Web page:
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To meet the July 1 deadline for introducing the GST, parliament must pass three bills, which spell out the operational details of the new tax, before its current session concludes on April 11.
The long-awaited GST will replace a slew of central and state levies, transforming Asia's third-largest economy into a single market for the first time.
Proposed tax rates range from five to 28 per cent, with 12 per cent and 18 per cent being the standard rates.
It has not been decided yet which tax rates will apply to which categories of goods.
The three bills that need to be cleared will be introduced as Money Bills - which means that once they are cleared by the Lower House or Lok Sabha, the Rajya Sabha or Upper House can only recommend changes, not insist on them.
The government has a huge majority in the Lok Sabha, so the bills will not encounter any difficulty there.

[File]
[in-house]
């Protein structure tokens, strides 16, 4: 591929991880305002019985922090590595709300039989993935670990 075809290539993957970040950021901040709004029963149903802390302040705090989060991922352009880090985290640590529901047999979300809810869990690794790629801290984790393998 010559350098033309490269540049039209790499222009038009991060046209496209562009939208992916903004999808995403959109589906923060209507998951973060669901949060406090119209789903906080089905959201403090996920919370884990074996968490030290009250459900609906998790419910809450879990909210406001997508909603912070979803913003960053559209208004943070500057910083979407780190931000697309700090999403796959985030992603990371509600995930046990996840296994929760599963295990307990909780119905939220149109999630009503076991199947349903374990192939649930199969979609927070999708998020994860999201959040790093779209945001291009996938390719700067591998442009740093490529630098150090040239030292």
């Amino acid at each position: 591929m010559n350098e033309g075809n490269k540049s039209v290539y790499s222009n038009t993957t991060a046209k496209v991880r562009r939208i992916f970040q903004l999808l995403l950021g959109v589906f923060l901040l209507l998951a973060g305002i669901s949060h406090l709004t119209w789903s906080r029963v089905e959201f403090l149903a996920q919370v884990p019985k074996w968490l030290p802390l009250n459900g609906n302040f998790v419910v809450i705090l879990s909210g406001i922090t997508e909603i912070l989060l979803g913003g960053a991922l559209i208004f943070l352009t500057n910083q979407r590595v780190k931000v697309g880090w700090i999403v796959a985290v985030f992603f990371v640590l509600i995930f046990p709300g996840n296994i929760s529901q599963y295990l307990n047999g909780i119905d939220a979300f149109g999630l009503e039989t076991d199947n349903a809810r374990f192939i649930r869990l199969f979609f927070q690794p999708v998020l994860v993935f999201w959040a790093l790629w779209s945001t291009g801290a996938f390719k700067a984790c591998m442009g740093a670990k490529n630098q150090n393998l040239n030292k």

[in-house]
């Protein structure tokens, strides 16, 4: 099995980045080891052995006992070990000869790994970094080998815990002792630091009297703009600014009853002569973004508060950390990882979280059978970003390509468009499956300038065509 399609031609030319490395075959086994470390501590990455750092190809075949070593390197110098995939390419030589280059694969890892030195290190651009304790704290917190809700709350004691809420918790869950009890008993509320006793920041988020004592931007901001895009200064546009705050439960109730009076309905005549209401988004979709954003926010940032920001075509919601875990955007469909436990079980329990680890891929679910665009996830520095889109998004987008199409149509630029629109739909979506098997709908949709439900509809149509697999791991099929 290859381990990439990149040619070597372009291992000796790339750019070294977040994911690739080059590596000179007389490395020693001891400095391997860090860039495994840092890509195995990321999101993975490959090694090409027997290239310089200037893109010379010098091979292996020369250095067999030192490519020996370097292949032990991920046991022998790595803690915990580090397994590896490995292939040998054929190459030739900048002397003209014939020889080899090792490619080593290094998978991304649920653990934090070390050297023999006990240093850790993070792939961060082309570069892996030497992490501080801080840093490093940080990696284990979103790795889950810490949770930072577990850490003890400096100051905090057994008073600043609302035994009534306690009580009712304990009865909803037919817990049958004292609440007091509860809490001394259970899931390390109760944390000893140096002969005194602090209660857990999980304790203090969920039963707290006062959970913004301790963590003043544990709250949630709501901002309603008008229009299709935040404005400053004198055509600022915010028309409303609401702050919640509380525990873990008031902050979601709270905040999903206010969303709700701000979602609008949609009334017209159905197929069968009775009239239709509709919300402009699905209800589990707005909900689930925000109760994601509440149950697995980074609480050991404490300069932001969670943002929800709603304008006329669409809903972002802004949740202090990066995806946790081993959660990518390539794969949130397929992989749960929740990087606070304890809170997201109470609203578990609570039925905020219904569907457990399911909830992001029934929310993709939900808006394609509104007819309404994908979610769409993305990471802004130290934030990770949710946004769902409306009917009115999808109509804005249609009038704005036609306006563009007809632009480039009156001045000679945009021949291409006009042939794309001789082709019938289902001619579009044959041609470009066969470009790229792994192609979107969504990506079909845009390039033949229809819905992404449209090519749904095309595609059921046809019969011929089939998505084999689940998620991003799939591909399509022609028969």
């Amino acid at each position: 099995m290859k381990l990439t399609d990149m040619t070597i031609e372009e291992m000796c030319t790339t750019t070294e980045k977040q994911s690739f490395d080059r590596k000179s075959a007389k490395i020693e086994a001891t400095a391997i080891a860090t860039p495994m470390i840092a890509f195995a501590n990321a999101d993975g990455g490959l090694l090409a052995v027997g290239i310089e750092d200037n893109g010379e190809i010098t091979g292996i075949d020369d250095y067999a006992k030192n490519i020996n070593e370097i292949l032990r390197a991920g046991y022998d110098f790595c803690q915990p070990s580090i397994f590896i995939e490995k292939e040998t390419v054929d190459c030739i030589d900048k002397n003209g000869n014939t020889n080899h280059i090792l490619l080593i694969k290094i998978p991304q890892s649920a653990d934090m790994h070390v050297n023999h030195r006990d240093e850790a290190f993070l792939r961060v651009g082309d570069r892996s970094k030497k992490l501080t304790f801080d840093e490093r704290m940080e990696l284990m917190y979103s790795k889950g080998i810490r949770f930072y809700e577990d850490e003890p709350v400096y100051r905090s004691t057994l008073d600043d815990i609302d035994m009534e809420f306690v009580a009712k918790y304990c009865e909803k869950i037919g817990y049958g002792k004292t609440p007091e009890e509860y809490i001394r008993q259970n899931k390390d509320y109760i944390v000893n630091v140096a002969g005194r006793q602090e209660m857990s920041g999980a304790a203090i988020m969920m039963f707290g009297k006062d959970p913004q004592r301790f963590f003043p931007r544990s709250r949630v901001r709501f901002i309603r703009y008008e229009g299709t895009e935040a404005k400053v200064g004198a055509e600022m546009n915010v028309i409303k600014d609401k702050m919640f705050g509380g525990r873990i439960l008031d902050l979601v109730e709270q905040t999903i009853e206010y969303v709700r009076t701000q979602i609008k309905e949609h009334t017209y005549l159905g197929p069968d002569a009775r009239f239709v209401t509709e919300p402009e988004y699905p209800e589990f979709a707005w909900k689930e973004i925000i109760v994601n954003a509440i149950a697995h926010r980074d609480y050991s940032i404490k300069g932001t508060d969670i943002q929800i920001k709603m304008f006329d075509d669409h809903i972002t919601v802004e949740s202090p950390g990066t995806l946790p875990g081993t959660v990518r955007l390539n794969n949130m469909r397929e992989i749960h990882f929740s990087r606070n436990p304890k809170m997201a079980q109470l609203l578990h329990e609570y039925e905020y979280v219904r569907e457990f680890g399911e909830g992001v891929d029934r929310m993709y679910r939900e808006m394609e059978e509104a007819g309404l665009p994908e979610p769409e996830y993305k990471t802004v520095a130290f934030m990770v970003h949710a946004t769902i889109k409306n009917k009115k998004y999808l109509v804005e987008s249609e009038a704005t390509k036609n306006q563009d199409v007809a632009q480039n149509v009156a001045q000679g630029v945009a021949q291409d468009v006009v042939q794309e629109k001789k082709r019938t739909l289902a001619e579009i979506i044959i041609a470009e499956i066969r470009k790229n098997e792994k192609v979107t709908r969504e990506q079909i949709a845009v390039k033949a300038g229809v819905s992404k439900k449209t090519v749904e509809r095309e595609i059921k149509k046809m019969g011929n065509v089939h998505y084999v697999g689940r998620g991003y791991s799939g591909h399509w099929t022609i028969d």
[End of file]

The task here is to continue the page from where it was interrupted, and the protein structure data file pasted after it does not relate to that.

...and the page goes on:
But the challenge will lie in the Rajya Sabha, where the government is in a minority, and where, in the past, the opposition, especially the Congress, has created frequent disruptions to stall legislation. Technically, Money Bills can be cleared even without a discussion on the Upper House, but the opposition will allege that violates basic democratic principles for a reform as crucial as the GST.
The GST is expected to make business simpler and reduce business transaction costs. The Congress has said in the past that it will not accept the rate of tax being presented in a Money Bill, which would not need the Rajya Sabha's approval.
In August last year, parliament cleared GST, delivering a huge victory for Prime Minister Narendra Modi. Half of India's 29 state legislatures need to pass the same act - this has been done.
The three new laws to implement the tax will similarly have to be cleared by state legislatures after they are approved by parliament.